Naive art

Naive art or ingenuous art as it is also known, is a work by artists in sophisticated societies who lack or reject conventional experience in representing real objects. Naive artists should not be confused with amateur artists, who paint for fun. The naive artist creates with the same passion as the trained artist, but without the formal knowledge of the methods.

What is naive art?

Naive art is a very simple, unsophisticated type of art that usually refers specifically to art made by artists who have not received formal training in an art school or academy.

Naive works are often extremely detailed, and there is a trend toward the use of bright, saturated colors rather than more subtle blends and tones. There is also a characteristic absence of perspective, which creates the illusion that figures are anchored in space, with the result that figures in naive paintings are often “floating“.

Characteristics of naive art

The main characteristics of naive art are the following:


There are two possible ways to define when naive art originated. One is to say that it happened when naive art was first accepted as an artistic mode of equal status to any other artistic mode, and this refers to the early years of the twentieth century. The other one is to see naive art as art in itself, and to look back on human prehistory, at a time when all art was of a naive type: thousands of years ago, when the first rock drawings were engraved and when the first cave paintings of bears and other animals were made.

The first naive art, within the rural world, was inspired by the creative imagination of artisans living in a relatively autarchic environment. This art disappeared with the beginning of the Industrial Revolution, but it was later re-evaluated by the romanticism and nationalist demands of the 19th century.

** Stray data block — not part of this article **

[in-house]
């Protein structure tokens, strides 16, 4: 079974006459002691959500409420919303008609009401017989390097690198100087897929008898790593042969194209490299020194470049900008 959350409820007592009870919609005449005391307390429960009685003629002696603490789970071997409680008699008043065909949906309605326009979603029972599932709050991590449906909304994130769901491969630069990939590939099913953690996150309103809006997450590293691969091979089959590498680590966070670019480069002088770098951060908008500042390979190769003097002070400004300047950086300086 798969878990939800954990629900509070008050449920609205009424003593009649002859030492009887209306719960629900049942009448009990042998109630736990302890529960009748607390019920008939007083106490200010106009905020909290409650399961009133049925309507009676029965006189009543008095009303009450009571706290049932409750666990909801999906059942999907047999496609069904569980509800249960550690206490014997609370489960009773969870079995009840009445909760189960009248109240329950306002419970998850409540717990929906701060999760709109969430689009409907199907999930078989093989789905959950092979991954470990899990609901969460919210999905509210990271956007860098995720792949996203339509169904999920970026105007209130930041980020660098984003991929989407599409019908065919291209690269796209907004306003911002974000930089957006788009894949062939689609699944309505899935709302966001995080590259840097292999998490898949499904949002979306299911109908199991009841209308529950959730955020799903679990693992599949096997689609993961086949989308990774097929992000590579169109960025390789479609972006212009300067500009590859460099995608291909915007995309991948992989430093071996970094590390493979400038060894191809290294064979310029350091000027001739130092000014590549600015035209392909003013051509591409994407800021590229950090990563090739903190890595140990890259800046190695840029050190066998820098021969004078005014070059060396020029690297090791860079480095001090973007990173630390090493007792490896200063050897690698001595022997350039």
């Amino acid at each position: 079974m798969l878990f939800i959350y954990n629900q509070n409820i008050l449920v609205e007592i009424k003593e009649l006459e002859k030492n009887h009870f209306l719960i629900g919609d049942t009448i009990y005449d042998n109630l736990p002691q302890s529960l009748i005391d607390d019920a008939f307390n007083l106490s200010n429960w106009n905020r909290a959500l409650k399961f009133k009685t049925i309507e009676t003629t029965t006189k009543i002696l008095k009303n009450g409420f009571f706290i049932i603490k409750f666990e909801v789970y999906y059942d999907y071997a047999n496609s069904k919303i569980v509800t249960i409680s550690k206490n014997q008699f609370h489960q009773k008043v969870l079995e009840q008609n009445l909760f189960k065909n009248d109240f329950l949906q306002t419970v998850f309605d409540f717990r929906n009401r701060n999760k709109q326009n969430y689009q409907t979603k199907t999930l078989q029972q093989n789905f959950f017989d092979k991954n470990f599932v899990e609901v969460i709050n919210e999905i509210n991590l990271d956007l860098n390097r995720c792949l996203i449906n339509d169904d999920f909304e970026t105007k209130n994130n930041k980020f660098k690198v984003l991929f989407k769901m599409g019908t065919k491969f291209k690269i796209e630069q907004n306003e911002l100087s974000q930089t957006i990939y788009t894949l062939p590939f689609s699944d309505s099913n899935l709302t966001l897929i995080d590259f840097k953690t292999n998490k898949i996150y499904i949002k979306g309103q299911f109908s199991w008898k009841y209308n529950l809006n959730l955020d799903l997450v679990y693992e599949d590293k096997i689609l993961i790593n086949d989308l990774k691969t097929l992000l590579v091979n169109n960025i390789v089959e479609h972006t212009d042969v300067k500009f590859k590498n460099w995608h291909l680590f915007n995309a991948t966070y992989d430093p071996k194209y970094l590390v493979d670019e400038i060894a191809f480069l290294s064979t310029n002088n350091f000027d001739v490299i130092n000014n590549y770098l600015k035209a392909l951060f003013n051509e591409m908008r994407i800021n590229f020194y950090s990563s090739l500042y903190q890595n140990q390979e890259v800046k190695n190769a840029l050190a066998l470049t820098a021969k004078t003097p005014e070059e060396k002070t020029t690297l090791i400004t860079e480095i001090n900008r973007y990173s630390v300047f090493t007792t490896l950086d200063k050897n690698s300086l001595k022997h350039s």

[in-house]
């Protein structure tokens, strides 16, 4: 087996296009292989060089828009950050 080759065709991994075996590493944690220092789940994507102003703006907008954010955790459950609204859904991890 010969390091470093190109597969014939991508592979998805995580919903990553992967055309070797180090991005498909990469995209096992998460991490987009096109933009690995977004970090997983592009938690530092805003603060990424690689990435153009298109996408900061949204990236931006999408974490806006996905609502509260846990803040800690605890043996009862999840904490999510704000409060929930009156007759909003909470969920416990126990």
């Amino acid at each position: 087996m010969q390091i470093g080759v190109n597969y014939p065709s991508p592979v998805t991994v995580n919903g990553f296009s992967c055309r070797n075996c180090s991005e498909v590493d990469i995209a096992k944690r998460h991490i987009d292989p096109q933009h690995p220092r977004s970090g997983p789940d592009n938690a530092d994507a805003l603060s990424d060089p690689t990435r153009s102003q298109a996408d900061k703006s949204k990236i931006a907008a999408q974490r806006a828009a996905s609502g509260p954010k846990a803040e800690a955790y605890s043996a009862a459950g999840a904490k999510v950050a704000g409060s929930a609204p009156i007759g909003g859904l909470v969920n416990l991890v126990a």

Naive art of the late 19th and early 20th centuries is very different from that which existed previously and was extremely linked to urban uprooting because it longed for the idyllic nature that had been lost from a nostalgic view of the past. It sought its biblical, mythological, exotic, legendary, dreamlike and surrealistic origins.

Importance of naive art

Naive art is important for people because it captures the everyday moments that happen in people’s lives and the events that have happened in the past. It reflects the customs and celebrations in order to preserve history. It shows the realities of each town and city through the most genuine expression of the people who live that reality. It represents, in itself, the people’s history.

Naive art representatives

Many are the representatives of the naive art. Among the most outstanding representatives of this artistic movement, we can mention: the French painter Henri Rousseau, who is better known as the Customs man. After the Second World War art exhibitions increased in number in places such as Baden-Baden in 1961, Paris and Rotterdam in 1964, the itinerant exhibition of Native American artists in 1967-1968, Zurich in 1975 and the Rousseau retrospective in 1984-1985 at the Grand Palau in Paris.

The following authors are recognized in Europe:

In the socialist countries, schools of naive painting linked to the national folklore have been developed and among the main exhibitors we have:

In the United States, Edward Hicks was one of its most prominent representatives. In Latin America, is related to ancestral traditions, is often linked to various animist cults.


Some of the main works of naive art are the following:

Written by Gabriela Briceño V.

How to cite this article?

Briceño V., Gabriela. (2019). Naive art. Recovered on 23 February, 2024, de Euston96:

Recommended for you